“If a tree falls in the woods and nobody is there to hear it, does it make a sound?”
There was a point in time in my young life when I actually wondered if other people existed when they weren’t with, or near, me. I spent a lot of time contemplating it. Not sure what age that was, old enough to be curious about how life worked and yet young enough to be still very self-centered. Much thinking centered on the details of other’s lives; were they making it all up to seem as if they had a life of their own? But if they did, it happened at the moment they met up with me because, of course, they weren’t anywhere if they weren’t with me! It was a conundrum.
After a period of time the idea that I might not exist also wriggled into my brain. But if I didn’t exist, whose reality was I part of? After a while it made my brain hurt and I went off to contemplate butterflies or how lightning bugs glowed. I was kind of a weird kid – much too introspective even from a young age.
But today, I really do live in a virtual reality a lot of the time. I work for a boss that I have never met and who lives 3 states away from me. We communicate mostly via email, some chat (not video) and while I have seen her picture on this website, if she walked up and tapped me on the shoulder, I’d probably have no idea who she was.
I also play some games online like Words with Friends with people I have met at some point in time, but may not have communicated with in years. Recently I’ve gotten sucked into Candy Crush, which you don’t play against someone, but you do see others in the game at the same time. Again these are people, whose lives are so separate from mine except for some ancient background, and yet we help each other out in the game. Now, for me, this all happened because of Facebook, where these games proliferate (as I’m sure on other sites as well). You connect with some old friend, who connects you to another and another until you have this spaghetti chain of links from some relationship long ago. Then they start posting about some game, and the buzz builds until you think, well, I’ll just check it out…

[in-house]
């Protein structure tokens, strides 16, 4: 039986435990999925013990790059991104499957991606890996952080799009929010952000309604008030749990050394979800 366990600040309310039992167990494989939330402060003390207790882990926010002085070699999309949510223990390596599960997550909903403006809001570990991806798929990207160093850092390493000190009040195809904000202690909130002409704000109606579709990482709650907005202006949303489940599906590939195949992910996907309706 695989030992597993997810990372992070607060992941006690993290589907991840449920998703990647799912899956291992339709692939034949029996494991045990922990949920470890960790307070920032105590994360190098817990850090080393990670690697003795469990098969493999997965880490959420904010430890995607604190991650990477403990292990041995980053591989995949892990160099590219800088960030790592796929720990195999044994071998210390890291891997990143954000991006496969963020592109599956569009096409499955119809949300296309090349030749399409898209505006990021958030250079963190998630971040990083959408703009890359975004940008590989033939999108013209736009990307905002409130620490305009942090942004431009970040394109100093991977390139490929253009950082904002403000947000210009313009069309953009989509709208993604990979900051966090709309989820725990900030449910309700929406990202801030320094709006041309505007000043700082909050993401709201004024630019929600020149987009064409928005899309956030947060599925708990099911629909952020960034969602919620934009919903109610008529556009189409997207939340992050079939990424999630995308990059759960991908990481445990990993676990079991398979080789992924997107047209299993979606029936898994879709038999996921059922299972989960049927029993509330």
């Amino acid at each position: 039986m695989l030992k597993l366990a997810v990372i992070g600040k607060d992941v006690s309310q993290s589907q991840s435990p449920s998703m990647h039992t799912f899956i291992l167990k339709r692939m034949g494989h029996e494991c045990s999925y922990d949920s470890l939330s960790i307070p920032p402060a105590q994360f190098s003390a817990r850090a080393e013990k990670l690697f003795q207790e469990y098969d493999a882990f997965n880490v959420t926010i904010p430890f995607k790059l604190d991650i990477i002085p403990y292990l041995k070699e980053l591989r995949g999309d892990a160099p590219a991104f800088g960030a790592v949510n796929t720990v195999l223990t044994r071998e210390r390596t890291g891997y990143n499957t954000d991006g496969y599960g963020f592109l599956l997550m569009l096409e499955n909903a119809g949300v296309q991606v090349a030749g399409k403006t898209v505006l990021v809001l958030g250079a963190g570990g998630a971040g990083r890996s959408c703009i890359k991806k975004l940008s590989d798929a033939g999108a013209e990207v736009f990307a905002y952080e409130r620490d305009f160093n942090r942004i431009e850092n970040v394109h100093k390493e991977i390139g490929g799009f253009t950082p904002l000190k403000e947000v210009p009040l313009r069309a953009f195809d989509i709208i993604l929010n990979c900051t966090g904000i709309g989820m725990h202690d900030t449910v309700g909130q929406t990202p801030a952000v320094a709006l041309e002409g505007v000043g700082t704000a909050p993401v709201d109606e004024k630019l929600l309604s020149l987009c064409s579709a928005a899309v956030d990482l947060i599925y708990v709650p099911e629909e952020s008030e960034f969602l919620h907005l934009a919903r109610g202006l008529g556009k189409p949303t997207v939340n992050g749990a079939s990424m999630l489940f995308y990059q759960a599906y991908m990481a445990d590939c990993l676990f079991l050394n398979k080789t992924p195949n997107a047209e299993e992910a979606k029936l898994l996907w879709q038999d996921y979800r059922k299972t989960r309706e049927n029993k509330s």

Months later, you are up at 2am feeding your “Fickens” – my daughter’s term for my online (faux) chickens – in a game called Farmville 2. I started playing in Facebook, but then moved to the original website Zynga.com, because it gave me better access to the tools of the game. This is where my virtual reality got, well, real. Farmville 2 is another game you basically play by yourself, but on the Zynga site, you can see what everyone else is accomplishing and you can ask to be their friend and/or neighbor (and vice versa).
So now I’m connected to close to 1,000 people who I don’t know AT ALL. At times, I chat with them through the game, and we visit each other’s farms to help each other by doing chores, but I have no real idea who they are. Many of the people there use their real names, but plenty don’t. You may use your Facebook profile picture, or an avatar or nothing visual at all to show the world.
The game is played from very many countries and in many languages. Fortunately, it uses icons along with text from other players, or else I’d have to learn a whole lot of new languages and alphabets. So here we all are in some made up place, are they real? Am I real? Why must I feed those “fickens” to get those eggs to make a pie crust to bake a quiche before the next time the grocer comes? I’m beginning to feel like that kid again, wondering if I am a pawn is someone else’s reality.
Or maybe I should just get some more sleep and get a grip in the real world!
Check out HOT Amazon deals on your favorite items!